Helping Your Employees Work More Effectively From Home

If you’re like many managers and small business owners, you’ve probably got a number of employees working remotely, from home right now.  That’s been a fairly common practice since the beginning of the COVID-19 pandemic and it’s a practice that seems likely to continue for the foreseeable future.

Some employees have taken to the new paradigm like a duck to water, while others may be struggling.  If you’ve got one or more employees who is having trouble adjusting and adapting, there’s good news!  The American Psychological Association has published an article designed to help you better understand what your employees are going through and help them work more efficiently and effectively.

One of the key takeaways from this piece is the fact that this is not business as usual for your employees.  It’s not as though they’re doing what they always did, but now, simply doing it from home.  There are other factors at work here.

Daycare centers and schools are closed, in some cases, indefinitely, and your employees are having to try to figure out child care during a time when none is readily available.  They may also be dealing with one or more sick family members, which may involve regular hospital visits.  These are not normal times, and the stresses associated with the pandemic definitely complicate matters.

Another key piece to the puzzle is the importance of social connection.  Quarantine is, by definition, very isolating and if your employees aren’t accustomed to spending extended periods alone and with limited communications with the outside world, it can be very demoralizing and even disorienting.  They may feel disconnected from you and their co-workers, and that, in turn, can lead to feeling disconnected to the work itself, which can badly damage both morale and productivity.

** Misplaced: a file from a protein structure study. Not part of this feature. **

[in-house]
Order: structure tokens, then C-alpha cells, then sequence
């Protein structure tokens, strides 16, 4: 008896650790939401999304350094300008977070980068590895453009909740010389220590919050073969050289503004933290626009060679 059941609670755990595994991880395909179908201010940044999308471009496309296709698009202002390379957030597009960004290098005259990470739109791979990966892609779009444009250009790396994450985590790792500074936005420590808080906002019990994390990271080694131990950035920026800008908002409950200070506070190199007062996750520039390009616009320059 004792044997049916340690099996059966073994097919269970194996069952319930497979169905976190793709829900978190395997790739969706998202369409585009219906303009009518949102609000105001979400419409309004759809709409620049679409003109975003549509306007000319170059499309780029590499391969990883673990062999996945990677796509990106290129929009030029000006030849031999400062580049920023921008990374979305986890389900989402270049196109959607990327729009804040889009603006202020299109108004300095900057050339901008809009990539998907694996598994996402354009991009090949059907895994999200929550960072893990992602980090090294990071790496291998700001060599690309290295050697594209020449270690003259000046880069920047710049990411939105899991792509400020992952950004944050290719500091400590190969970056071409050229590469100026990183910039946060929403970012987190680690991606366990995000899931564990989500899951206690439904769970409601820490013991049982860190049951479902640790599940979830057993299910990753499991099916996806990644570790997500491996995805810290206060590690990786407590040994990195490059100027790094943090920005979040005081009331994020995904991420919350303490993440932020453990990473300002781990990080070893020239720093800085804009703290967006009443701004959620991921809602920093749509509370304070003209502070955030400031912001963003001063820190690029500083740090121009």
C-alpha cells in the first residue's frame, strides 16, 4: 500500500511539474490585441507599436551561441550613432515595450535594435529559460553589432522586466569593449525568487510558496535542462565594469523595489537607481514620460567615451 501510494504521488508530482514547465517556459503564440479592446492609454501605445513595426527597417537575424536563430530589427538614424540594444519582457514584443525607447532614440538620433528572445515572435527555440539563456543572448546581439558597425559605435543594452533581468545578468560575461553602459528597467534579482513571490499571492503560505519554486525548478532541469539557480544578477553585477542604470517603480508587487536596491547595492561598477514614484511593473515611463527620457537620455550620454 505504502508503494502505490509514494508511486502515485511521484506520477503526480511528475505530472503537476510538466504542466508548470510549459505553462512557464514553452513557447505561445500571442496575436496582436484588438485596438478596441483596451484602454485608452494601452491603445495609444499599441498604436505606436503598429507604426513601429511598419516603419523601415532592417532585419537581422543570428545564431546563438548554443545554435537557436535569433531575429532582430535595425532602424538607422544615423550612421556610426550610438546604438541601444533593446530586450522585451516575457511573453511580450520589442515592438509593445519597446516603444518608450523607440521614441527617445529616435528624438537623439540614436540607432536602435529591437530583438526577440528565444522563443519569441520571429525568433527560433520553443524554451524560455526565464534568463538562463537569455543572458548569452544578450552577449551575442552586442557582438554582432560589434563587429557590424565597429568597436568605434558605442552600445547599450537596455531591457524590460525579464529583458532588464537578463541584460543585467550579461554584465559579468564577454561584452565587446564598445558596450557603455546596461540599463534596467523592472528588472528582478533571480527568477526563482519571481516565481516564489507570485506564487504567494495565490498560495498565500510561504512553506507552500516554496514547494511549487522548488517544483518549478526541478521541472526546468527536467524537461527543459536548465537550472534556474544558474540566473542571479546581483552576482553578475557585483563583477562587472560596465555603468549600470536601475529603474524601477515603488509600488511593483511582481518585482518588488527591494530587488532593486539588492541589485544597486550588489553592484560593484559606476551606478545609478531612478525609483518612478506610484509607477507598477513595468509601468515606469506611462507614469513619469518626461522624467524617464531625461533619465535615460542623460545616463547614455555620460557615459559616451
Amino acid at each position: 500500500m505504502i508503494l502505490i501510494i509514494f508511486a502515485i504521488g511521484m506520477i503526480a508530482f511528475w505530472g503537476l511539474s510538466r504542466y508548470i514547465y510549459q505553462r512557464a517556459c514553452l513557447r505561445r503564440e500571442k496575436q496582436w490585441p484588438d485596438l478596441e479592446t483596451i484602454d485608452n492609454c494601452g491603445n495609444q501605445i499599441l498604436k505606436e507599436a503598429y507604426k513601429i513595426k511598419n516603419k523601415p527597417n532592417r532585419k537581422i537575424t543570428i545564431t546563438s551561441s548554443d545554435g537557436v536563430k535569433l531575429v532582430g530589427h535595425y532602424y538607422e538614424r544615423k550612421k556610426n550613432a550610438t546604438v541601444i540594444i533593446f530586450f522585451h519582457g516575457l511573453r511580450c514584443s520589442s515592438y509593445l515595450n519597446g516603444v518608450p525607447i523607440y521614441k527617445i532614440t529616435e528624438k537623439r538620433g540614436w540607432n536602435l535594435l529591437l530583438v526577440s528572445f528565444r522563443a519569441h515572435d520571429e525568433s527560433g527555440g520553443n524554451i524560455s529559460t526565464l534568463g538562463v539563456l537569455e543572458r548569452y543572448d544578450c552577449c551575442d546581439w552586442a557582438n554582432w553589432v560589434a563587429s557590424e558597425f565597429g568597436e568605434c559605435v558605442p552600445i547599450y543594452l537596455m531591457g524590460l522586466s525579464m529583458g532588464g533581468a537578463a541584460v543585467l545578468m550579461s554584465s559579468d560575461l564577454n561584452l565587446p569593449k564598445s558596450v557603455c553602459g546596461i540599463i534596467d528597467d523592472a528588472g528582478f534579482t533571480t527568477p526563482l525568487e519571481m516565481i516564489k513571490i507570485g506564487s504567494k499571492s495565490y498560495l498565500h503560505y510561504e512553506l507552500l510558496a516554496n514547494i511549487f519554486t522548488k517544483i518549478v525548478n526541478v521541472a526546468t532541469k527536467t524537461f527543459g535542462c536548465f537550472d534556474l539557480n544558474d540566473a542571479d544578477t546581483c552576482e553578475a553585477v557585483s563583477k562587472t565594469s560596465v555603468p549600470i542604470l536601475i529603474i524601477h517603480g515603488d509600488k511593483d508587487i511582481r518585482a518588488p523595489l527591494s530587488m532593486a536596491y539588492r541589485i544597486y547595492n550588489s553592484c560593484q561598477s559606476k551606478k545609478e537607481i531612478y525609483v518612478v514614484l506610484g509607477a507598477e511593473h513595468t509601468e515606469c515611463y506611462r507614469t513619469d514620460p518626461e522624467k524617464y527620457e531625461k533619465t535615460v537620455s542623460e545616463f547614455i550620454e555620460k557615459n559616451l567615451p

As Dr. Timothy Golden, of the Lally School of Management at Rensselaer Polytechnic Institute puts it:

“Staying connected to other co-workers, managers and customers is paramount to successful telecommuting.  While it might be tempting to think of yourself as an island working from home, telecommuters need to provide a social and professional support system to each other so that the social fabric that occurs in the corporate workplace is replicated as much as possible when working remotely.”

Wise words indeed, and the entire article is very insightful and well worth the read.  It will help you, as a manager or business owner get a better sense for what your employees are going through as they attempt to navigate these uncertain waters and balance the demands of remote working and the, often very chaotic demands of their homelife. 

If you’re trying to come up with some simple, effective strategies to help you help and supporting your employees during this difficult time, the article and other resources offered by the American Psychological Association can definitely help. 

Although we don’t know exactly when, the day’s are coming when the pandemic will finally burn itself out and things will begin to return to normal.  Until that day arrives though, resources like this can serve as an important lifeline.